Open-top mines in the west have made the shaft mines of Pennsylvania and West Virginia prohibitively expensive.  Open top mines in the west can mine 15-20T of coal per employee-hour.  Shaft mines in the east struggle to break 3T per employee-hour.  50 years ago it was ~1T/employee-hour.
Efficiencies at work...
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MasterStache

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Re: Coal
« Reply #13 on: June 23, 2017, 08:41:16 AM »
Ironically, i've read that even most coal miners don't particularly care about having coal jobs.  They just want jobs, and often they live in rural areas where it's coal or nothing.  Seems most coal miners would happily switch to factory/manufacturing work if such opportunities arise (but they rarely do). 

To those community's ears, when they hear "we're bringing coal back" it's interpreted as "we're going to save your town and bring prosperity back".  I can't fault them for hoping - many of these places were nice middle-class towns before mechanization took over and no one wants to see their hometown slowly decay.

Oh yes, let's not forget mechanization - fracking may be the coffin nail in coal mining, but coal has been losing massive amounts of jobs as bigger and more complex machinery supplants manual labor. No one digs a coal pit with a pick-ax anymore, and coal carts have gone from those tiny 1/4 gauge tracks Indiana Jones rode in to the new Caterpiller 797 that can haul 400t per load.
Open-top mines in the west have made the shaft mines of Pennsylvania and West Virginia prohibitively expensive.  Open top mines in the west can mine 15-20T of coal per employee-hour.  Shaft mines in the east struggle to break 3T per employee-hour.  50 years ago it was ~1T/employee-hour.
Efficiencies at work...

Yep, and coal company owners know jobs aren't coming back. I don't think they would be in any hurry for them to come back either. It means less money in their pockets. Hell many of them even understand they may be losing healthcare here soon, yet don't seem to really care. You have to wonder, what makes a person vote for a person that knowingly lies to you, yanks your health insurance and essentially makes fun of you? Beats me.

nereo

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Re: Coal
« Reply #14 on: June 23, 2017, 08:51:27 AM »
Ironically, i've read that even most coal miners don't particularly care about having coal jobs.  They just want jobs, and often they live in rural areas where it's coal or nothing.  Seems most coal miners would happily switch to factory/manufacturing work if such opportunities arise (but they rarely do). 

To those community's ears, when they hear "we're bringing coal back" it's interpreted as "we're going to save your town and bring prosperity back".  I can't fault them for hoping - many of these places were nice middle-class towns before mechanization took over and no one wants to see their hometown slowly decay.

Oh yes, let's not forget mechanization - fracking may be the coffin nail in coal mining, but coal has been losing massive amounts of jobs as bigger and more complex machinery supplants manual labor. No one digs a coal pit with a pick-ax anymore, and coal carts have gone from those tiny 1/4 gauge tracks Indiana Jones rode in to the new Caterpiller 797 that can haul 400t per load.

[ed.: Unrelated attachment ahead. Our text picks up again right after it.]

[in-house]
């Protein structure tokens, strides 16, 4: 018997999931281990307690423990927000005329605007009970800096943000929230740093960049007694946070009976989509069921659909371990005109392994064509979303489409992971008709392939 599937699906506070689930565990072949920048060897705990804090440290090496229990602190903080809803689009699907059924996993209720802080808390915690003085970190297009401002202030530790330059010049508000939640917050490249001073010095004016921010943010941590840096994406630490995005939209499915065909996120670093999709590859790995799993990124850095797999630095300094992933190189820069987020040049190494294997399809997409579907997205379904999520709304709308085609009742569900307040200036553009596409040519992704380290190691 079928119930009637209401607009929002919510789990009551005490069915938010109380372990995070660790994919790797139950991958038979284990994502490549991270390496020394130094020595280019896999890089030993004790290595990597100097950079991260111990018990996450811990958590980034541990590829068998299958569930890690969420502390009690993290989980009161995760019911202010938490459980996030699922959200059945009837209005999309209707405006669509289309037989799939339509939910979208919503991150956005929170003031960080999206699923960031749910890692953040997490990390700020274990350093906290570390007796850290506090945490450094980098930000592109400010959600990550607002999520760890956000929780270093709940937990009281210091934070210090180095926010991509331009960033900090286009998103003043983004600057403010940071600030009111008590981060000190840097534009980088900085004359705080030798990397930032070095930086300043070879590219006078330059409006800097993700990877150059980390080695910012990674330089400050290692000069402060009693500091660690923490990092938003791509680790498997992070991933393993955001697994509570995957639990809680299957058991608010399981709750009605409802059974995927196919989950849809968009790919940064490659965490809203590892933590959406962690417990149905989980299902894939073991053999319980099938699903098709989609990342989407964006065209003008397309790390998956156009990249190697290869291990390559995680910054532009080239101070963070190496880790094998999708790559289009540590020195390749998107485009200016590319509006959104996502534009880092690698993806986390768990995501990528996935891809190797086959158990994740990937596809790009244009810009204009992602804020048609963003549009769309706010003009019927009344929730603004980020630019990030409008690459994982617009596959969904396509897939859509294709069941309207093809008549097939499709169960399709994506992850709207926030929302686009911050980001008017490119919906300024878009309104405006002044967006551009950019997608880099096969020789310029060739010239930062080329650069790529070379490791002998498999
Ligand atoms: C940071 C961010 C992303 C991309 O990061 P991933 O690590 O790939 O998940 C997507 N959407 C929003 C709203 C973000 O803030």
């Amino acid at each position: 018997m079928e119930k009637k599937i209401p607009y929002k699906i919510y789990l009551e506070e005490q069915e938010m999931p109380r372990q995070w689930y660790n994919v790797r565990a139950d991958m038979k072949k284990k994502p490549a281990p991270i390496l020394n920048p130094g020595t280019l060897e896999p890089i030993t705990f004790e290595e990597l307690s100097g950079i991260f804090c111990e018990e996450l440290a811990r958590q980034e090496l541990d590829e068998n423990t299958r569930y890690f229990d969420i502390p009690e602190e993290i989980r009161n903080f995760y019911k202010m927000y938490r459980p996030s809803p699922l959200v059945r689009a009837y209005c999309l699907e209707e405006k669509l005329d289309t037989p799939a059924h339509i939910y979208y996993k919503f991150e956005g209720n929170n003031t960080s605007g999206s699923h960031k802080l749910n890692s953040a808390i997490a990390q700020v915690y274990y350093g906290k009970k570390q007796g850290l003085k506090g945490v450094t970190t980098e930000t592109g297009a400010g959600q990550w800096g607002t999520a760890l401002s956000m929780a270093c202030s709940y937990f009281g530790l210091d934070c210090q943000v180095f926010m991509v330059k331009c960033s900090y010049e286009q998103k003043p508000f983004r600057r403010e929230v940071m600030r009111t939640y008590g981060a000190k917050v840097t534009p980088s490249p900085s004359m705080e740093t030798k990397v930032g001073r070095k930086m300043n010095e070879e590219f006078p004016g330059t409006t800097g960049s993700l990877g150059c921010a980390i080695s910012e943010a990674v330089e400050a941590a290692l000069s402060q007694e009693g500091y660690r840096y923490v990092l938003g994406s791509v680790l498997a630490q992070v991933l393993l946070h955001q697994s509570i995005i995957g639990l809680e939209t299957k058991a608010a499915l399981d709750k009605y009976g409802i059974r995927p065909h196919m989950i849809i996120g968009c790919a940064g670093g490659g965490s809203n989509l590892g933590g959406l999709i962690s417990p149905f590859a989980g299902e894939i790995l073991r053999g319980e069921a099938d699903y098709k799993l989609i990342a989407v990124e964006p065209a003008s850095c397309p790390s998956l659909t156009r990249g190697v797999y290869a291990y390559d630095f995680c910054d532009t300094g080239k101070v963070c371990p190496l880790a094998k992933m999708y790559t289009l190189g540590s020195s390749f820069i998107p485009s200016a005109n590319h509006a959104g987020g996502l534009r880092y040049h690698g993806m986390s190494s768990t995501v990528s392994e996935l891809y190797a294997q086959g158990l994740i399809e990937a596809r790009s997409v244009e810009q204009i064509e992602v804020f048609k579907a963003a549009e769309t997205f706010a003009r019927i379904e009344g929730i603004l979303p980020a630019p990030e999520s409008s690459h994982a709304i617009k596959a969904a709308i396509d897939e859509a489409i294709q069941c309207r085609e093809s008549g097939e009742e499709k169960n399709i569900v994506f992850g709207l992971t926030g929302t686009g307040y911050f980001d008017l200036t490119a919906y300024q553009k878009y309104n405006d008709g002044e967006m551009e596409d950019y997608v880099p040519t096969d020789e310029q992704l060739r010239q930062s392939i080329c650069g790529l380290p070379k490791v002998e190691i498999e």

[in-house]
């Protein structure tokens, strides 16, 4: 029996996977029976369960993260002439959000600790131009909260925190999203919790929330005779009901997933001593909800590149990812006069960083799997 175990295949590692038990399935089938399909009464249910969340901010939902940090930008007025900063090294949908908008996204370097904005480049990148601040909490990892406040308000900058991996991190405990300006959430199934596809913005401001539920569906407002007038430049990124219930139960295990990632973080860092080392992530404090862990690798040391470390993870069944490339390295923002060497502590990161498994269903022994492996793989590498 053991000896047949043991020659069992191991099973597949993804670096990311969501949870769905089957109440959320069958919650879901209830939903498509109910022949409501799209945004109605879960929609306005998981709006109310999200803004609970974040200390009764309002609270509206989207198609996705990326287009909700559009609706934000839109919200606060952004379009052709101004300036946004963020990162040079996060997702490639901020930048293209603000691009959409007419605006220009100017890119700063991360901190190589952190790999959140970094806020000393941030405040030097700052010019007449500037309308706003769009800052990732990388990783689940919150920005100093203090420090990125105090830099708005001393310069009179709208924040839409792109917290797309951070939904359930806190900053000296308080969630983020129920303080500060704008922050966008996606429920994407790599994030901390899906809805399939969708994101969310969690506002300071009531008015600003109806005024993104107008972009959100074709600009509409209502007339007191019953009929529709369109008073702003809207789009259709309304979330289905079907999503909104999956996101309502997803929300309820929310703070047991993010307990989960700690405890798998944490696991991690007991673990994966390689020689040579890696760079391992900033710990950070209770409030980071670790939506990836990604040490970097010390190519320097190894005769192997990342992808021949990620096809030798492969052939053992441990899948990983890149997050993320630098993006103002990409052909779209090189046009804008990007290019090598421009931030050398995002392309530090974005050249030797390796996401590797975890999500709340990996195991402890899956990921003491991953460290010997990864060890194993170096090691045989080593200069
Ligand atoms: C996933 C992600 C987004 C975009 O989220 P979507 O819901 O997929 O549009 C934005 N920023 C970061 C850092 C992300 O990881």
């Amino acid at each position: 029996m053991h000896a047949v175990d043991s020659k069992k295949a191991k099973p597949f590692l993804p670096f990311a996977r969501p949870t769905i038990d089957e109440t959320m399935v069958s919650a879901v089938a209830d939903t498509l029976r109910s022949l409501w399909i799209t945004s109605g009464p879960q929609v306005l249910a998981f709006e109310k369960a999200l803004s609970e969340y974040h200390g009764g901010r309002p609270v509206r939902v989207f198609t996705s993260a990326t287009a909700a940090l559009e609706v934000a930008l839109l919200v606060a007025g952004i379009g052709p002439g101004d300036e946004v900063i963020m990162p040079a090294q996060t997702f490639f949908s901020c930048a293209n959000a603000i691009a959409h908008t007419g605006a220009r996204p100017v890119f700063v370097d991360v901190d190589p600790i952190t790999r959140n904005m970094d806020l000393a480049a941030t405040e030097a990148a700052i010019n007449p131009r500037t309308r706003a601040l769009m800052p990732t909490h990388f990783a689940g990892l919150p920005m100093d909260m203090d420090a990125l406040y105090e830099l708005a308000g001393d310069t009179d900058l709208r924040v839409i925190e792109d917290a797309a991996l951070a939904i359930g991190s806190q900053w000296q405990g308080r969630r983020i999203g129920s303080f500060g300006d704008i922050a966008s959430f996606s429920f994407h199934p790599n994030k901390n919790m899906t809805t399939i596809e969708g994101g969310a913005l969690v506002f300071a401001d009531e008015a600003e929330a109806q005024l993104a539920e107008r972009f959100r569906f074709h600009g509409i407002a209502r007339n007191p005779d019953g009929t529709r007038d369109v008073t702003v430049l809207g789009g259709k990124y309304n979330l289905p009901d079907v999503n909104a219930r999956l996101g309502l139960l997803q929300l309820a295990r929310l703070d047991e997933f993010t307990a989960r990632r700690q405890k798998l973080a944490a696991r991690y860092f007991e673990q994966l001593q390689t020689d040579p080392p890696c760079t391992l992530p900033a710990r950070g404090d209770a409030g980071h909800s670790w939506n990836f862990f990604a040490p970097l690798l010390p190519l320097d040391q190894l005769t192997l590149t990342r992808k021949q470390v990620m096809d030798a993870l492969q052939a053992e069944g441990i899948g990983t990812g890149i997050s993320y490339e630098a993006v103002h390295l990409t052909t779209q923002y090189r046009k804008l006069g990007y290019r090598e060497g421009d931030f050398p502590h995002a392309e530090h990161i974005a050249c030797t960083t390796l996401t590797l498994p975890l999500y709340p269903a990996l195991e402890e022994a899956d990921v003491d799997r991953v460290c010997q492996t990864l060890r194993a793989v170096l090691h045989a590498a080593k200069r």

Open-top mines in the west have made the shaft mines of Pennsylvania and West Virginia prohibitively expensive.  Open top mines in the west can mine 15-20T of coal per employee-hour.  Shaft mines in the east struggle to break 3T per employee-hour.  50 years ago it was ~1T/employee-hour.
Efficiencies at work...

Yep, and coal company owners know jobs aren't coming back. I don't think they would be in any hurry for them to come back either. It means less money in their pockets. Hell many of them even understand they may be losing healthcare here soon, yet don't seem to really care. You have to wonder, what makes a person vote for a person that knowingly lies to you, yanks your health insurance and essentially makes fun of you? Beats me.

I've thought about this a great deal, and the conclusion I've reached is that they were not provided with another option.  DJT compaigned to 'bring coal back' and eliminate regulations.  Those truly honest with themselves must have realized job growth would be moderate and temporary.  But what did the DNC/HRC offer them?  ...more of the same.
Option A was some improvement and (perhaps even more importantly) someone willing to highlight their plight.  Option B was continued decline and continued demonization of their livelihoods as destroying the planet and a relic of the past.  Both true, but when your town has no other immediate viable option you choose what you can.

Dems have lost the messaging about how their policies will improve everyone's lives.  "It's getting better but slowly" was Obama's de-facto mantra for 8 years. In retrospect it was all too easy for DJT to blame the slowness on Dems, regardless of the realities.
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AlanStache

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Re: Coal
« Reply #15 on: June 23, 2017, 10:01:15 AM »
...
I've thought about this a great deal, and the conclusion I've reached is that they were not provided with another option.  DJT compaigned to 'bring coal back' and eliminate regulations.  Those truly honest with themselves must have realized job growth would be moderate and temporary.  But what did the DNC/HRC offer them?  ...more of the same.
Option A was some improvement and (perhaps even more importantly) someone willing to highlight their plight.  Option B was continued decline and continued demonization of their livelihoods as destroying the planet and a relic of the past.  Both true, but when your town has no other immediate viable option you choose what you can.